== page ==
All posts filed under: Peer reviewed articles

An autoethnographic approach to extending grounded theory research into experiencing transdisciplinary socio-ecological systems

This piece explains my rationale for choosing a novel autoethnographic method to extend one of my previous research projects, which used constructivist grounded theory method, to explore how early career researchers experience information for learning in complex transdisciplinary contexts. Over four years, as a doctoral candidate, I was immersed in the fascinating worlds and eclectic networks of fourteen researchers from across the natural sciences, social sciences and creative arts, in the first five years of their academic appointments. Each of these academics based at two Australian universities had continued to nurture connections established from their past lives working in industry, media, advocacy groups and government policy, while collaborating with a wide range of academics and practitioners from within and outside of their disciplines. My study developed a theoretical model of early career researchers experiencing information as a transdisciplinary knowledge ecosystem. With constructivist grounded theory, my focus was on developing an understanding of a social phenomenon (and new conceptual models) based on commonalities and differences across various individual and personal, subjective meanings and experiences. The knowledge …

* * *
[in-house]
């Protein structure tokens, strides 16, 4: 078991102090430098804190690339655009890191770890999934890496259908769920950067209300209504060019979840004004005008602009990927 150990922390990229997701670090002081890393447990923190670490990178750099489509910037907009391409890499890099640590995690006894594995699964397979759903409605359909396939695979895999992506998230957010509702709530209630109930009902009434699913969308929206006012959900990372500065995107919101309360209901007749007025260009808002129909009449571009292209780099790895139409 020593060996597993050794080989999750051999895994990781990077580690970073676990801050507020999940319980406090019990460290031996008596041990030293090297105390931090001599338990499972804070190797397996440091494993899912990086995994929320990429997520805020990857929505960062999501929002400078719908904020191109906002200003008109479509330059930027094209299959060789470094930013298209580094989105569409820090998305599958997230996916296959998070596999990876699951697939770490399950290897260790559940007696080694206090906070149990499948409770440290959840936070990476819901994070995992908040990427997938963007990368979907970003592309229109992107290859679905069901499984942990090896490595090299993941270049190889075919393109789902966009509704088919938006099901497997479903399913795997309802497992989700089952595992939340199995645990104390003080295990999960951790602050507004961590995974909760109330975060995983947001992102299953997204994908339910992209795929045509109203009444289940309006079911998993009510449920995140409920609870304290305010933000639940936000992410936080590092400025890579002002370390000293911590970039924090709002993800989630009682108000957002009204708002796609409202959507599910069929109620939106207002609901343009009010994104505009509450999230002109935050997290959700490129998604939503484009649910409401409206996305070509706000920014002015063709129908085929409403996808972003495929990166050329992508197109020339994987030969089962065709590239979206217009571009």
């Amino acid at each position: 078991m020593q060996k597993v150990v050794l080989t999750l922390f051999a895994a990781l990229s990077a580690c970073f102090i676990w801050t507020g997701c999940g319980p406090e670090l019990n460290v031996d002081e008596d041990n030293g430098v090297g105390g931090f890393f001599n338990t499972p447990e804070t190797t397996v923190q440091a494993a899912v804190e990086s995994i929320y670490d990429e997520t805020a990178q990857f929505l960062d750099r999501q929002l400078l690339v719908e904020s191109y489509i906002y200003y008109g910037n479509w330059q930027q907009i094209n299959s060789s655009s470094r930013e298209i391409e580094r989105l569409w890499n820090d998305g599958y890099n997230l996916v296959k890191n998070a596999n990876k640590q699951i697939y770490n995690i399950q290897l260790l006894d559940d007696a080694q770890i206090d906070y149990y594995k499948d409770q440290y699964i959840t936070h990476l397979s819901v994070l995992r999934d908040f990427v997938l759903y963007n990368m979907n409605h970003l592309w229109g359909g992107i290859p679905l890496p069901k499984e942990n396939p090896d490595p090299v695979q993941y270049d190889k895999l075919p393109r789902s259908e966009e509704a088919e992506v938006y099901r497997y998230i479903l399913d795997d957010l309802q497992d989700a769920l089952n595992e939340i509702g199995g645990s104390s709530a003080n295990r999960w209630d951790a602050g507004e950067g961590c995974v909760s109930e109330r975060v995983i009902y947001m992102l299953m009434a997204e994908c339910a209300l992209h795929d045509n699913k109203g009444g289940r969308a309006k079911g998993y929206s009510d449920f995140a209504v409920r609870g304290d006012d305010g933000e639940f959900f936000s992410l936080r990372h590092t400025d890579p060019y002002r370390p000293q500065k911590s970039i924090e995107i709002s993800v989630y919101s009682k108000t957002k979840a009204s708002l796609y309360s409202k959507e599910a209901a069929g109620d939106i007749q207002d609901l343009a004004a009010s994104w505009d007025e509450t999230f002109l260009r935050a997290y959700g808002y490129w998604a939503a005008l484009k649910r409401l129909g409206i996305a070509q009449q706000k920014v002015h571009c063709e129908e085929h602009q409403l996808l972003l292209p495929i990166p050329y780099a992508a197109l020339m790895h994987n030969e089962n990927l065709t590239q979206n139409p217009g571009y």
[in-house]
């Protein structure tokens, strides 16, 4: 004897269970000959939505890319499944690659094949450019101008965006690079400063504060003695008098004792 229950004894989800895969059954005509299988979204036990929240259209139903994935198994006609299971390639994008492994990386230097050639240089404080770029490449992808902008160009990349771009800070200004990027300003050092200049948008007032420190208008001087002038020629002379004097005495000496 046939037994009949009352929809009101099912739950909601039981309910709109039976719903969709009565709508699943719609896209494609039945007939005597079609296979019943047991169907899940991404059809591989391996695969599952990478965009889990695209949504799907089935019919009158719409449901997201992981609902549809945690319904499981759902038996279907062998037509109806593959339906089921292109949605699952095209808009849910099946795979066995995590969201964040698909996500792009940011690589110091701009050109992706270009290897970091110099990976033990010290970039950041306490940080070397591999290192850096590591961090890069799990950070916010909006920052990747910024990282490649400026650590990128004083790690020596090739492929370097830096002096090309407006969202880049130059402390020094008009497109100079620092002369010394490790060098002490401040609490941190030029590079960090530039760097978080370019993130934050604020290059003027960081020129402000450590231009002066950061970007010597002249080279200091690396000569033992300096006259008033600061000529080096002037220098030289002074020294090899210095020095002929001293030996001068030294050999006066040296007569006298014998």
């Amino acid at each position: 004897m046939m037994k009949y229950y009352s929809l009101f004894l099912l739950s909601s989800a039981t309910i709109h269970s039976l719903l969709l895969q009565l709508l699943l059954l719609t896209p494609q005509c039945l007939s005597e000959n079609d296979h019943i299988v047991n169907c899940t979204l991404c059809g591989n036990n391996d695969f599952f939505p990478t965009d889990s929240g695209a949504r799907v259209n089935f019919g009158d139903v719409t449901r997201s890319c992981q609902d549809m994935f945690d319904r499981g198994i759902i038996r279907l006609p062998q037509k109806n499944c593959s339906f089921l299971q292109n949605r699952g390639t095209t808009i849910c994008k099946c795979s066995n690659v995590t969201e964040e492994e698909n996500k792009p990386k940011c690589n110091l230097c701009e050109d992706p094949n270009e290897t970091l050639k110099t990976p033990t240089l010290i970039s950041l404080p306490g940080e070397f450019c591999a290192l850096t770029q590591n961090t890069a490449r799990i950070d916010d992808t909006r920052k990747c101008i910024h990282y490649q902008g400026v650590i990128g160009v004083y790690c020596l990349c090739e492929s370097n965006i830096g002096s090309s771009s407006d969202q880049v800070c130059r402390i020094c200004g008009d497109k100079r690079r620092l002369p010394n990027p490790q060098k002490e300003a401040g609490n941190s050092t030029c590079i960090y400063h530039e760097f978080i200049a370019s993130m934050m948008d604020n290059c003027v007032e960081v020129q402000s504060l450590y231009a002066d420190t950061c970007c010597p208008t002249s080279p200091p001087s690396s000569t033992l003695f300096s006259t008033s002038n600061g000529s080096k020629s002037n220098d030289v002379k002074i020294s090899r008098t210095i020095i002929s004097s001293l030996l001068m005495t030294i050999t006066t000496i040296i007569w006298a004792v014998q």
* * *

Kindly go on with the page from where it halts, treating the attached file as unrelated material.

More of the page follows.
Everyday life information experiences on Twitter and social media

Miller, F., Davis, K. & Partridge, H. (2019). Everyday life information experiences in Twitter: A grounded theory. Information Research, vol. 24, no. 2. Abstract Introduction. This paper presents the findings from a project that investigated people’s everyday life information experiences on Twitter. Method. The project employed constructivist grounded theory methodology, which emphasizes personal, subjective meaning-making or construction of reality. Eleven people from Boston, Massachusetts participated in the study. Each person participated in two in-depth interviews. Analysis. The study used the methods of constant comparison to create codes and categories towards constructing a new substantive model of information experiences on Twitter in the context of everyday life. Results. The substantive model constructed consists of twelve categories: being aware of audiences; making sense of uncertainty; being part of a community; conversing freely; observing the world; having instant sources; being humorous; documenting life moments; being dependent; self-regulating; broadening horizons; and valuing diverse voices. Conclusion. A conceptual model of people’s everyday life experiences on Twitter was developed from an innovative information experience lens. The model can be used to inform research and …